Microshutters for the Webb Space Telescope

In case you don't remember, the Webb Space Telescope will replace Hubble, probably after 2011, and should be able to catch phenomena which happened 13.5 billion light-years ago. At these distances, the instruments onboard will need to be more precise than ever. This is why NASA has developed a new technology based on microshutters for a better focus of distant galaxies. These arrays of microshutters, composed of more than 62,000 individual shutters measuring 100 by 200 microns, will allow scientists to systematically block out light that they do not want, allowing the large-format detector to measure infrared spectra optimally.

In case you don't remember, the Webb Space Telescope will replace Hubble, probably after 2011, and should be able to catch phenomena which happened 13.5 billion light-years ago (read more for a Hubble vs. Webb comparison). At these distances, the instruments onboard will need to be more precise than ever. This is why NASA has developed a new technology based on microshutters for a better focus of distant galaxies. These arrays of microshutters, composed of more than 62,000 individual shutters measuring 100 by 200 microns, will allow scientists to systematically block out light that they do not want, allowing the large-format detector to measure infrared spectra optimally -- and to perform spectroscopy on up to 100 targets simultaneously.

Here is the introduction of the NASA news release.

NASA engineers and scientists have created something that will give better information about far away galaxies. This new creation, which will be in a future space telescope, is so tiny that it's the width of a few hairs. "Microshutters" are tiny doorways that bring stars and galaxies very far away into better focus. This new technology will go aboard the James Webb Space Telescope, to be launched into space in a decade.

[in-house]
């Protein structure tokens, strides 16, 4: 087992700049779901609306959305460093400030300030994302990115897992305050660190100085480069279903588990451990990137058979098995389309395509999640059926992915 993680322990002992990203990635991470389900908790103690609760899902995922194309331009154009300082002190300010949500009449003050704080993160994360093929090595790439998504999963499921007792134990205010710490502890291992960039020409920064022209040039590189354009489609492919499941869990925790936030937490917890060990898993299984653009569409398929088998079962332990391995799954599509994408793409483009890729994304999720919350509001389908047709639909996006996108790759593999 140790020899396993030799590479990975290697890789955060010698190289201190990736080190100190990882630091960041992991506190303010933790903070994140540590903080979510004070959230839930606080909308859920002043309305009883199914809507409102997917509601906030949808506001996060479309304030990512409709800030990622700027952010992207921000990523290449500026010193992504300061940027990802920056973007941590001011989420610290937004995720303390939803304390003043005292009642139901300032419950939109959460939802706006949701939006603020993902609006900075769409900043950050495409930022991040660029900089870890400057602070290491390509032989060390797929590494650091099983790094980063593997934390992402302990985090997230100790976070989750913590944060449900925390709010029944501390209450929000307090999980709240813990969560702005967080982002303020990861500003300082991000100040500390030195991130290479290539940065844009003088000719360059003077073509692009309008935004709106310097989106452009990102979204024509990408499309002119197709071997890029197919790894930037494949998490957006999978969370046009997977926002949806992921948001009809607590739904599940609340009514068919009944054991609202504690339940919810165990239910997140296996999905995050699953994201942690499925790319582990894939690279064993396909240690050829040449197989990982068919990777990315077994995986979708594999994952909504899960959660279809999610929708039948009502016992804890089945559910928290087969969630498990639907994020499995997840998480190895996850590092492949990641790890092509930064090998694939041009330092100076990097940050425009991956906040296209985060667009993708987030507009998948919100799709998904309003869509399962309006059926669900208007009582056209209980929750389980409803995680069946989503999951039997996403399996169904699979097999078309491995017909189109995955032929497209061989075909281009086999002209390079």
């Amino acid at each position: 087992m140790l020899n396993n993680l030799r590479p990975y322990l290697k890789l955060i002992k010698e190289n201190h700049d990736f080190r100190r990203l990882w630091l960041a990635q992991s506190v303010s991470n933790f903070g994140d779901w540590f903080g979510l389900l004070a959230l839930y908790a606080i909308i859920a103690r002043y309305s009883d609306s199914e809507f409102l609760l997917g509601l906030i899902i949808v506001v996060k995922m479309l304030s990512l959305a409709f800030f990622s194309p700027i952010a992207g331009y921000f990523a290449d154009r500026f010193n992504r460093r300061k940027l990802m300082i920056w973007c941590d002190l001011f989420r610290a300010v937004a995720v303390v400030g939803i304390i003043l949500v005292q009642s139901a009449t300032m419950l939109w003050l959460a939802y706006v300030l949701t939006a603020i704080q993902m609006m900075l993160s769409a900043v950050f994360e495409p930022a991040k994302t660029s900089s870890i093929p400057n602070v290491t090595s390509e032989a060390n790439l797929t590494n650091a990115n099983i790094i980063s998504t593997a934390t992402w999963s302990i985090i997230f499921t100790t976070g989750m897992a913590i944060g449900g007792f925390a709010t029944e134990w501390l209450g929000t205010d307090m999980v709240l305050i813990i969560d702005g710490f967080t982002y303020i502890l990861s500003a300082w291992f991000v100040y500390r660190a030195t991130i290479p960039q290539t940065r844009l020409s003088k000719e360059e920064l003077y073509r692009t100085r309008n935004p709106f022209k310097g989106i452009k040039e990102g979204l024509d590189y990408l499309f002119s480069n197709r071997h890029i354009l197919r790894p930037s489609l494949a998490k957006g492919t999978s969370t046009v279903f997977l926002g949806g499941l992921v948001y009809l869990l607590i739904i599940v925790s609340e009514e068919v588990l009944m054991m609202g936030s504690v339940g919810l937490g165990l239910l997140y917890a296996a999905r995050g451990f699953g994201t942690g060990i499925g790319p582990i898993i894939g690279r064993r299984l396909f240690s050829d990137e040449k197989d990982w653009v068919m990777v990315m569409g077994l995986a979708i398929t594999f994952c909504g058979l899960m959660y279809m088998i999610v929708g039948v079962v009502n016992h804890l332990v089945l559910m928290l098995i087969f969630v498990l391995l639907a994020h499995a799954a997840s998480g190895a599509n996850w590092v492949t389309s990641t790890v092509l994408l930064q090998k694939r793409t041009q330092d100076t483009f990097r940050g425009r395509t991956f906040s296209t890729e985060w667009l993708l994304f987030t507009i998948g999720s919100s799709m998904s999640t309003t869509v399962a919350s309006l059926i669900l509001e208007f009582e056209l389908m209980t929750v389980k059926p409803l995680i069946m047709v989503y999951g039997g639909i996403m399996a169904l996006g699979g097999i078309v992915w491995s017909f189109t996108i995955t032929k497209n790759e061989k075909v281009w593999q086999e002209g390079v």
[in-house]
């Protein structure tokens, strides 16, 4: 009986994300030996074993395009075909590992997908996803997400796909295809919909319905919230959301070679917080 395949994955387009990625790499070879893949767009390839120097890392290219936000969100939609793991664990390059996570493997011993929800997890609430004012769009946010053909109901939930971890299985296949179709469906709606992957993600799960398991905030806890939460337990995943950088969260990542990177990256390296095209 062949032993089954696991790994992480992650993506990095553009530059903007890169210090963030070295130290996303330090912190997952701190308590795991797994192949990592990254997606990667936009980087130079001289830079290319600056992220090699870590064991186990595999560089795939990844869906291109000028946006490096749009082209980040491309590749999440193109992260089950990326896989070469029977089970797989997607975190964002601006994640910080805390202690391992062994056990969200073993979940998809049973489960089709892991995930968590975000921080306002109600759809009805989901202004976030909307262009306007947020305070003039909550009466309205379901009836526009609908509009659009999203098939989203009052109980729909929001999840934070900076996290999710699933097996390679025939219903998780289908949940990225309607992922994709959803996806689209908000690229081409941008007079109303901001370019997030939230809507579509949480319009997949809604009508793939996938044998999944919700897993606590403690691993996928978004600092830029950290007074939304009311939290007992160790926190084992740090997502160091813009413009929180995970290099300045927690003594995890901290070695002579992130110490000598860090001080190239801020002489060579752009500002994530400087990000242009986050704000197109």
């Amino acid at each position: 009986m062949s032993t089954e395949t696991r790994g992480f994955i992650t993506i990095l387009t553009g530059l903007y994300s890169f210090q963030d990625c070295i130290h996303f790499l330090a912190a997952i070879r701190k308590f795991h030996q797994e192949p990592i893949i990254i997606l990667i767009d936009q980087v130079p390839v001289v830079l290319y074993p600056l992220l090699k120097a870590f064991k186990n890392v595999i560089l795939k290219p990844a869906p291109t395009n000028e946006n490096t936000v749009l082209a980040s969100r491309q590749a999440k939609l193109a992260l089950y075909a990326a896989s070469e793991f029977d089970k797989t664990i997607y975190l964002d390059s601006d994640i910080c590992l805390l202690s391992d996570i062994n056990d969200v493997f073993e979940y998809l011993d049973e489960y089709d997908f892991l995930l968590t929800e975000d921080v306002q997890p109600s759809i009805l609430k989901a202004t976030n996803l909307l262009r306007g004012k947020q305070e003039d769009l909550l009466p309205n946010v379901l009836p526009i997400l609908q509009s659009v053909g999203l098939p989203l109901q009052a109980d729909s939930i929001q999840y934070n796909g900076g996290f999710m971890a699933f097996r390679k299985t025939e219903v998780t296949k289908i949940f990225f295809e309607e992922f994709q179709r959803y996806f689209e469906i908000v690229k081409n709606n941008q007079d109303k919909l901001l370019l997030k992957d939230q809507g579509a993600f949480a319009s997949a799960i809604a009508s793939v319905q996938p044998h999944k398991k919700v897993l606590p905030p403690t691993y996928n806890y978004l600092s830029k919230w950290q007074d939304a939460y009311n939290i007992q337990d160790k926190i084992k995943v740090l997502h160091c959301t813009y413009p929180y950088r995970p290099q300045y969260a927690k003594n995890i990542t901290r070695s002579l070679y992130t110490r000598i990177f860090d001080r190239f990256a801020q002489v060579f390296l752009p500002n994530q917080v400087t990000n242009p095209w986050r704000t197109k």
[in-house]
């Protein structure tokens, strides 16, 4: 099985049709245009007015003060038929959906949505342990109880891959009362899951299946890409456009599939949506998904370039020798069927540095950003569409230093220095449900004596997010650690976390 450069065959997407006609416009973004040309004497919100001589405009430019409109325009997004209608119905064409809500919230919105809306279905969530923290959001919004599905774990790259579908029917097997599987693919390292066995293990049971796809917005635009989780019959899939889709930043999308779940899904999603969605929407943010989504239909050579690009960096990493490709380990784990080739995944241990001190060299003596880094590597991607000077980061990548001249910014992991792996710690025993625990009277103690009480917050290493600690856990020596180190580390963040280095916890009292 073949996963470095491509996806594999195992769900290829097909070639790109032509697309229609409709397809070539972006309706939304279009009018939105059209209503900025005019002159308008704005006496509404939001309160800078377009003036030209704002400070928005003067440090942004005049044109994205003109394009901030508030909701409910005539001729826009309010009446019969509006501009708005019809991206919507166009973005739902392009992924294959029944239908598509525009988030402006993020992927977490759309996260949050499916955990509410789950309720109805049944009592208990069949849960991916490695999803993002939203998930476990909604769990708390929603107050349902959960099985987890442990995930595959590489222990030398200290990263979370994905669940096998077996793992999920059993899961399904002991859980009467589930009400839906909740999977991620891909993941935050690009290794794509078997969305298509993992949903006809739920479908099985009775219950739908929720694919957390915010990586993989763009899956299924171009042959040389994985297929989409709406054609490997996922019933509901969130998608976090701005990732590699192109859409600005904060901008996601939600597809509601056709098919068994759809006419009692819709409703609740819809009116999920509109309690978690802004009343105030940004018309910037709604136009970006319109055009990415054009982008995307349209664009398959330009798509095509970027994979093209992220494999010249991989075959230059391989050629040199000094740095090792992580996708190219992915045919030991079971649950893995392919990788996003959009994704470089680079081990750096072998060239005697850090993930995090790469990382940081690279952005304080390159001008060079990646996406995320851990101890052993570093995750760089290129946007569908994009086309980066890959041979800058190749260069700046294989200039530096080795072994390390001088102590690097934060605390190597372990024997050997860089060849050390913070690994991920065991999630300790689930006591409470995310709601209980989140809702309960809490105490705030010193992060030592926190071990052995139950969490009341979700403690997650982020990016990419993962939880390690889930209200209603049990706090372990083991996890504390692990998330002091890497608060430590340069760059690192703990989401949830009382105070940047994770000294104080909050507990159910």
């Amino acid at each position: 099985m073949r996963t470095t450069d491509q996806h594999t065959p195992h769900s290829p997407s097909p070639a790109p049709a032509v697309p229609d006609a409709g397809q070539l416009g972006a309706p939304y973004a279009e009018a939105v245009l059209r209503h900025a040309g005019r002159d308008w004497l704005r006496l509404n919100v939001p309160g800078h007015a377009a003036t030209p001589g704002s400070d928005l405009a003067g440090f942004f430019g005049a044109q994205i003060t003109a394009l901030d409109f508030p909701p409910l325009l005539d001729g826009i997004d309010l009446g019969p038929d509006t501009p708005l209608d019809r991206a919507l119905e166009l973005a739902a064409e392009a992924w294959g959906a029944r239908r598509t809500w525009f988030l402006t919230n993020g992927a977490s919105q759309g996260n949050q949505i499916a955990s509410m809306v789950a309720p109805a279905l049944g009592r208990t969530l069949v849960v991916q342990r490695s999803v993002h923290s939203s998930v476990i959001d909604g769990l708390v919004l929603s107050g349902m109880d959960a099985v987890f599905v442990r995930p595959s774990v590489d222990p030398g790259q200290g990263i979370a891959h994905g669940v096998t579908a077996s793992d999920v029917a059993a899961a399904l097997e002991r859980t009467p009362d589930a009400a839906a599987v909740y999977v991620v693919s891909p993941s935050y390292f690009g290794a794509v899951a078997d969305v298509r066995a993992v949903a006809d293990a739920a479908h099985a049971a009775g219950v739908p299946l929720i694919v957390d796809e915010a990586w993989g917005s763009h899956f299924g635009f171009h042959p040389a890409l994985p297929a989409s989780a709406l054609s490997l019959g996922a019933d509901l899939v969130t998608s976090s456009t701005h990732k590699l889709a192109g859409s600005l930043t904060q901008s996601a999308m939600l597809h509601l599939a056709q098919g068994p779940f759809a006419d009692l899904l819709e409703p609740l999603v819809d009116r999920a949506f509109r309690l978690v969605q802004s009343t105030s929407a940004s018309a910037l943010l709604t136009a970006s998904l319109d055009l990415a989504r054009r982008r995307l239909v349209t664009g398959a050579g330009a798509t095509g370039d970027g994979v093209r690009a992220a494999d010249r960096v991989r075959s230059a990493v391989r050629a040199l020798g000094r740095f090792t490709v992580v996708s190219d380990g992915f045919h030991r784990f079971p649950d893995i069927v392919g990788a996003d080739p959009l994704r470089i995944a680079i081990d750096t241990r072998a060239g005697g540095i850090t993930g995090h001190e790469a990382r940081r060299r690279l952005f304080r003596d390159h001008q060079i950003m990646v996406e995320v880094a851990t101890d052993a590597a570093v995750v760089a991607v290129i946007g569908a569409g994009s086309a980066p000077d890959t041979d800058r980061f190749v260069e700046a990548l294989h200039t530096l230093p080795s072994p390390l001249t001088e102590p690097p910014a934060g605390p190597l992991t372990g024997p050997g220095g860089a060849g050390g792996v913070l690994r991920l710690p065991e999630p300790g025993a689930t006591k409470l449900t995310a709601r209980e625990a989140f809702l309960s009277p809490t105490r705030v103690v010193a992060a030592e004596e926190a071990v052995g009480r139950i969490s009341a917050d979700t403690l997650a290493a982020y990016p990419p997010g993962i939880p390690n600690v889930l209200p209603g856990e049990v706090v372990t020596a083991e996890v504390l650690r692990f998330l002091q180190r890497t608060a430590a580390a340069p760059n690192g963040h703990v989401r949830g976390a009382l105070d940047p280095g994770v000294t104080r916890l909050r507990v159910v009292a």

Below is an image of an array of microshutters, about the size of a postage stamp (Credit: NASA/Chris Gunn, on this page).

An array of microshutters for the Webb Space Telescope

For more information, these microshutters will work with a camera scheduled to be onboard the telescope called the Near Infrared Spectrograph (NIRSpec), itself embedded on the James Webb Space Telescope (JWST).

Another news release from NASA, available here, gives additional details on these arrays of microshutters.

Each of the 62,000 shutters measures 100 by 200 microns, or roughly the width of three to six human hairs. The shutters are arranged in four identical grids that have a layout of 171 rows by 365 columns. These shutter grids are in front of an eight million-pixel infrared detector that records the light passing through the open shutters.

Why exactly NASA chose a design of 171 rows by 365 columns? These are pretty strange numbers. Anyway, as NASA wrote elsewhere, "each cell can be addressed individually, allowing it to be opened or closed as required to view (when open) or block (when closed) a portion of the sky. This adjustability makes it possible to perform spectroscopy on up to 100 targets simultaneously."

And how these arrays have been built?

Each shutter grid array is etched from a single piece of silicon, leaving a sculpture of cavities and door frames with microscopic hinges and moving doors. The tiny shutters are laced with magnetic cobalt-iron strips. A passing magnet will open all the doors, pulling them down into the cavity. While the doors are opened, engineers can apply a combination of voltages to keep the selected microshutters open. The remainder close when the magnet moves away.

As the JWST will have to operate for at least ten years at temperatures of minus 388 degrees Fahrenheit (40 Kelvin, -233 degrees Celsius), I hope the astronomers will have several ways to open or close a microshutter. Otherwise, the Webb Space Telescope will have serious vision problems.

Sources: NASA/Goddard Space Flight Center, January 24, 2007; and various other websites

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